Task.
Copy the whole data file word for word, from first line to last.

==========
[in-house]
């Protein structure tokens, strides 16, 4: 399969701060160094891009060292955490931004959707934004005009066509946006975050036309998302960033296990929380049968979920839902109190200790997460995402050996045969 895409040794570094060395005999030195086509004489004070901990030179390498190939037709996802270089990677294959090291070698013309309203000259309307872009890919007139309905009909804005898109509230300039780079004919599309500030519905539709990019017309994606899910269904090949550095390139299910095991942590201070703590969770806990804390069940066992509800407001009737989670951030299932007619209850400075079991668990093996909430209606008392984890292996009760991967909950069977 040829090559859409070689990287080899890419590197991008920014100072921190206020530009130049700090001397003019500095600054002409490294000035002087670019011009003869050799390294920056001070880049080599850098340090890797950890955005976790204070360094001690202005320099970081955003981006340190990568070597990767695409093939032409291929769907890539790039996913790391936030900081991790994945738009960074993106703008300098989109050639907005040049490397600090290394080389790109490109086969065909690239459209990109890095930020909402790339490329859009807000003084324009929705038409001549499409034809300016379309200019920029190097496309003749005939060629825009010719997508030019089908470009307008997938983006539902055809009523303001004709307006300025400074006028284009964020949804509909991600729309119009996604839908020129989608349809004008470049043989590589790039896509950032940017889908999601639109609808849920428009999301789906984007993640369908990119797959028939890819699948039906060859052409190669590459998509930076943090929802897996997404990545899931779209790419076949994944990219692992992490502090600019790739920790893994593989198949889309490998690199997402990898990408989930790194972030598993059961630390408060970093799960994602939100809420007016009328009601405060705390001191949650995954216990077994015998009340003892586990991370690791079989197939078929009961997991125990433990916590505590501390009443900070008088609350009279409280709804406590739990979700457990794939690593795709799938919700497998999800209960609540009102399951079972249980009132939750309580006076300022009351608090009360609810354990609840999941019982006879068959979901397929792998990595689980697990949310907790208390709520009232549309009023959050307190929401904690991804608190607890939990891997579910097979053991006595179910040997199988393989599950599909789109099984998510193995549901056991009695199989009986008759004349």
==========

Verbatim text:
[in-house]
């Protein structure tokens, strides 16, 4: 399969701060160094891009060292955490931004959707934004005009066509946006975050036309998302960033296990929380049968979920839902109190200790997460995402050996045969 895409040794570094060395005999030195086509004489004070901990030179390498190939037709996802270089990677294959090291070698013309309203000259309307872009890919007139309905009909804005898109509230300039780079004919599309500030519905539709990019017309994606899910269904090949550095390139299910095991942590201070703590969770806990804390069940066992509800407001009737989670951030299932007619209850400075079991668990093996909430209606008392984890292996009760991967909950069977 040829090559859409070689990287080899890419590197991008920014100072921190206020530009130049700090001397003019500095600054002409490294000035002087670019011009003869050799390294920056001070880049080599850098340090890797950890955005976790204070360094001690202005320099970081955003981006340190990568070597990767695409093939032409291929769907890539790039996913790391936030900081991790994945738009960074993106703008300098989109050639907005040049490397600090290394080389790109490109086969065909690239459209990109890095930020909402790339490329859009807000003084324009929705038409001549499409034809300016379309200019920029190097496309003749005939060629825009010719997508030019089908470009307008997938983006539902055809009523303001004709307006300025400074006028284009964020949804509909991600729309119009996604839908020129989608349809004008470049043989590589790039896509950032940017889908999601639109609808849920428009999301789906984007993640369908990119797959028939890819699948039906060859052409190669590459998509930076943090929802897996997404990545899931779209790419076949994944990219692992992490502090600019790739920790893994593989198949889309490998690199997402990898990408989930790194972030598993059961630390408060970093799960994602939100809420007016009328009601405060705390001191949650995954216990077994015998009340003892586990991370690791079989197939078929009961997991125990433990916590505590501390009443900070008088609350009279409280709804406590739990979700457990794939690593795709799938919700497998999800209960609540009102399951079972249980009132939750309580006076300022009351608090009360609810354990609840999941019982006879068959979901397929792998990595689980697990949310907790208390709520009232549309009023959050307190929401904690991804608190607890939990891997579910097979053991006595179910040997199988393989599950599909789109099984998510193995549901056991009695199989009986008759004349």